In the summer of 1955, Disneyland opened its doors to the public for the first time. As tens of thousands of wide-eyed visitors entered the Magic Kingdom on opening day, one of the first sights they saw was a small, unassuming apothecary shop at the corner of Main and Center Streets. This was the Upjohn Pharmacy, a company-sponsored store that told the tale of the drug industry then and now.

Screenshot 2019-11-18 at 5.50.56 PM

The Upjohn Pharmacy came to be through a string of fortuitous circumstances. Jack Gauntlett, The Upjohn Company’s advertising manager, recognized Disneyland’s unprecedented potential for brand promotion, and he approached the director of the company, Donald Gilmore, with the idea for the store. Unbeknownst to Gauntlett, Gilmore was close friends and part-time neighbors with Walt Disney (both men owned homes at the Smoke Tree Ranch in Palm Springs, California). Disney had been seeking corporate sponsorship as a means to help him fund his theme park, and with an existing connection to the head of The Upjohn Company, the groundwork for the Upjohn Pharmacy was laid.

Read more

Points Bookshelf: “Dignity,” by Chris Arnade

Editor’s Note:  Today’s post comes from contributing editor Brooks Hudson, a PhD student in history at Southern Illinois University. As part of our Points Bookshelf series, he reviews Dignity: Seeking Respect in Back Row America (Sentinel, 2019). 

Screenshot 2019-11-14 at 8.36.59 AMChris Arnade was an unlikely candidate to write Dignity, an intimate portrait of the ignored communities dotting America’s landscape. His professional adulthood has leapfrogged from elite institution to elite institution: first, getting a Ph.D. in physics from John Hopkins University, then planting himself in Wall Street, at the nexus of wealth and power, working as an early “quant” (a trader)—popularized on-screen in films like The Big Short—for the next several decades.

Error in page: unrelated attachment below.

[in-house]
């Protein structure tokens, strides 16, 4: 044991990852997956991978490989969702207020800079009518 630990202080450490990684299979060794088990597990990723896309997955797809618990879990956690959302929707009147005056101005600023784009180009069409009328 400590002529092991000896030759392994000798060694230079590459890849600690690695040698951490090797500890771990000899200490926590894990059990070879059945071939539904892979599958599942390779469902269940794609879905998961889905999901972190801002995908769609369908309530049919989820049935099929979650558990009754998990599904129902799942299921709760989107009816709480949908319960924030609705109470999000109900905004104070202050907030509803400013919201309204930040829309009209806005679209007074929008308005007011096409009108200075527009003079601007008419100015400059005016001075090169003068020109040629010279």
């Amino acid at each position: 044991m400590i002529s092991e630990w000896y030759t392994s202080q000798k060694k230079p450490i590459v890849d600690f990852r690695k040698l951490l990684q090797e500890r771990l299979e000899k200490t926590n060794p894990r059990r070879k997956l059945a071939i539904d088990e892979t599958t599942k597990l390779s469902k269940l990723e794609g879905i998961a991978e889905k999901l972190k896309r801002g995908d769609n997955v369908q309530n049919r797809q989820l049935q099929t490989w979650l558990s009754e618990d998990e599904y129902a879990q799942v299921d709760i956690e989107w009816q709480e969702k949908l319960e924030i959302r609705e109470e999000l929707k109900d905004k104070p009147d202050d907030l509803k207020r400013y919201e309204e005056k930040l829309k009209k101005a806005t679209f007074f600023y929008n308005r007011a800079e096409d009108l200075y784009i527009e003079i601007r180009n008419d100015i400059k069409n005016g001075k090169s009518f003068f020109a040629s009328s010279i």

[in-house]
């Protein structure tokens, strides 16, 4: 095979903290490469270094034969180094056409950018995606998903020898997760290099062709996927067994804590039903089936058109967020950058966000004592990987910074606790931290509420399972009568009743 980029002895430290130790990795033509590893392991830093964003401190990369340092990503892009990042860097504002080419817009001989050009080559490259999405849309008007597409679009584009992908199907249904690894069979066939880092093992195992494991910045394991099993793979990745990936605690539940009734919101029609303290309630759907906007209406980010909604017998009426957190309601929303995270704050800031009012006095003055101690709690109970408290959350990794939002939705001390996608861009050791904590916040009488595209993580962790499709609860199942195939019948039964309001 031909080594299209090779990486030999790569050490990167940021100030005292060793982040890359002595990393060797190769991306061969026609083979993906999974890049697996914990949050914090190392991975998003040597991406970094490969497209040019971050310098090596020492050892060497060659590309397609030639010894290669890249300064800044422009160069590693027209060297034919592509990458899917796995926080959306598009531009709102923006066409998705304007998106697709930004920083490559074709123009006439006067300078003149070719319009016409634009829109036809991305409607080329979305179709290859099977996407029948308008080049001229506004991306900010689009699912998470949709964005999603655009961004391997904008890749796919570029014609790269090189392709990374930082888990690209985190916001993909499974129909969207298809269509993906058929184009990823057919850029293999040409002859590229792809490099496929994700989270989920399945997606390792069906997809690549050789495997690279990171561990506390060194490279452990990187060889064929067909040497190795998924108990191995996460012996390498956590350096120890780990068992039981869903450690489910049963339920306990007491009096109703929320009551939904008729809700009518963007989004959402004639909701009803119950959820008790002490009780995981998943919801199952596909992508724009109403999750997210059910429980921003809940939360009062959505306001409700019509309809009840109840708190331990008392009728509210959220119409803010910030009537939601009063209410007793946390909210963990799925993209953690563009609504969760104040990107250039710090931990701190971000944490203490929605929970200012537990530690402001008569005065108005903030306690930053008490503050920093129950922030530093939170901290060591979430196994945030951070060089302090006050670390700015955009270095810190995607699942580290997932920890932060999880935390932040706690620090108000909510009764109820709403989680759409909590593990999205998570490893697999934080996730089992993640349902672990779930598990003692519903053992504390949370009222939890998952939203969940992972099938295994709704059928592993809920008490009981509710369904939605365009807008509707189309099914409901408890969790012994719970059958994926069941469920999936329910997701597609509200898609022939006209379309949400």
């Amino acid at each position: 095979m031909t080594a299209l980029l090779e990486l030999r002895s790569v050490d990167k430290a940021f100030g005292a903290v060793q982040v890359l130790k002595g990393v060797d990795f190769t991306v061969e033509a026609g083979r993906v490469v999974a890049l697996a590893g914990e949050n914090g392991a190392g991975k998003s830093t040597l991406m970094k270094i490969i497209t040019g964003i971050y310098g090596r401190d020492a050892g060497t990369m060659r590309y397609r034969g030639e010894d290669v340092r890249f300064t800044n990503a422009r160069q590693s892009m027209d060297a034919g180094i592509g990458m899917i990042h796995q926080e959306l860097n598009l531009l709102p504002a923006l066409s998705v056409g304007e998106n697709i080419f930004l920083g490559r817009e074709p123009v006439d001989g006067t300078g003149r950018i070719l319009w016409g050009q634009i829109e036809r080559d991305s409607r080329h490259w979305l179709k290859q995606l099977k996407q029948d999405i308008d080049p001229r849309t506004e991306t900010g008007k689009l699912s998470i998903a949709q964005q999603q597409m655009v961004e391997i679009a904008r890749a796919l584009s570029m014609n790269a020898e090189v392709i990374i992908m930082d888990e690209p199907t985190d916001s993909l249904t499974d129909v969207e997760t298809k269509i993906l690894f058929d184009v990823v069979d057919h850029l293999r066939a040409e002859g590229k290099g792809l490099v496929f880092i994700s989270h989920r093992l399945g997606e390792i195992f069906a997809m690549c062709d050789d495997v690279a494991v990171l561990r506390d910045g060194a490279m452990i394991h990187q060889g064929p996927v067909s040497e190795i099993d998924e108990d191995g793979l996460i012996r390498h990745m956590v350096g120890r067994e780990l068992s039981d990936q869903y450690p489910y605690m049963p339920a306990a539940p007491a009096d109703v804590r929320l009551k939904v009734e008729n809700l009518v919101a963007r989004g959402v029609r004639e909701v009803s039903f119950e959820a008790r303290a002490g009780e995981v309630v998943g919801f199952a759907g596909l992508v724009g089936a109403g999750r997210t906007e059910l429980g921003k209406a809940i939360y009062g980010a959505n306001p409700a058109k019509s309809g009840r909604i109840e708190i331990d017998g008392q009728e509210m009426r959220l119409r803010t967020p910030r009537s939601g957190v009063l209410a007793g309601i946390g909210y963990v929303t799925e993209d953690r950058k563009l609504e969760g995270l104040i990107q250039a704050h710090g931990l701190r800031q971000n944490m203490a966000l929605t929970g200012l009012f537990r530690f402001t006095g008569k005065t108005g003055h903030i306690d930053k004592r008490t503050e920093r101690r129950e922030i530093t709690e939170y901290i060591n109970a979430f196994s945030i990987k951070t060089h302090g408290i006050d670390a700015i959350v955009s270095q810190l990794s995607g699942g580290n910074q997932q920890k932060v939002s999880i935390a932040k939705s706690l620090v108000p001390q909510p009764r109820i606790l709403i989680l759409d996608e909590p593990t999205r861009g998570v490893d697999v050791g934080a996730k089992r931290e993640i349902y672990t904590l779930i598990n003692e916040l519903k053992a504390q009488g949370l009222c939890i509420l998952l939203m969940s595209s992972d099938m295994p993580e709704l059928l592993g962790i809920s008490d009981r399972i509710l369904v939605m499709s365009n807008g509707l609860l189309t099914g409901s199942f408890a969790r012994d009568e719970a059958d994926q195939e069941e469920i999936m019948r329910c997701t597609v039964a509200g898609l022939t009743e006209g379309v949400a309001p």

Tired of staring at screens, reducing complexity down to data points, he expanded his routine walks around safe New York neighborhoods into those considered dangerous, beginning with Hunts Point in the Bronx. Arnade assumed he would find, as numerous colleagues suggested, violence, crime, and prostitution. What he did not expect was to be welcomed. A curiosity at first, Arnade, a white guy carrying a camera, lessened concerns when asked what he was doing there by saying that he was hanging out and taking photos. People wanted him to snap their picture, while others wanted a chance to tell their life stories. Surprised, he discovered self-sustaining tight-knit communities which produced vibrant street art, as well as places filled with fascinating people, like the man he met who worked with pigeons. 

Read more

SHAD Interview: “The Making of a Hero: Maria Legrain (1863–1945), a French ‘Temperance Apostle,'” with Victoria Afanasyeva

Editor’s Note: Today marks our last interview with an author from the newest issue of the Social History of Alcohol and Drugs. The current issue deals with the topic of radical temperance–the act of not drinking alcohol in booze-soaked eras. Today we hear from Victoria Afanasyeva, a doctoral student at the University Paris 1 Panthéon-Sorbonne. She is the author of “The Making of a Hero: Maria Legrain (1863–1945), a French ‘Temperance Apostle.'” 

Tell readers a little bit about yourself.

Screenshot 2019-11-12 at 8.13.04 AM
Victoria Afanasyeva

I’m a Russian girl passionate about the French language and the archives. I started learning French when I was 15 and continued in the Kaluga State University, in my hometown. After finishing my studies, I started to work as a university French teacher and in parallel, I entered the French University College in Moscow to expand my horizons in sociology and history. Thanks to my history teacher, who was very invested and encouraging, I fell in love with archives papers and investigation process. I got a scholarship to come in France to finish my Master 2 degree in history, with a study project about Frenchwomen in the temperance movement during the Belle Époque. And today, I’m on the last line of my PhD dissertation about the history of Frenchwomen engaged in the temperance movement since 1835 until 2013.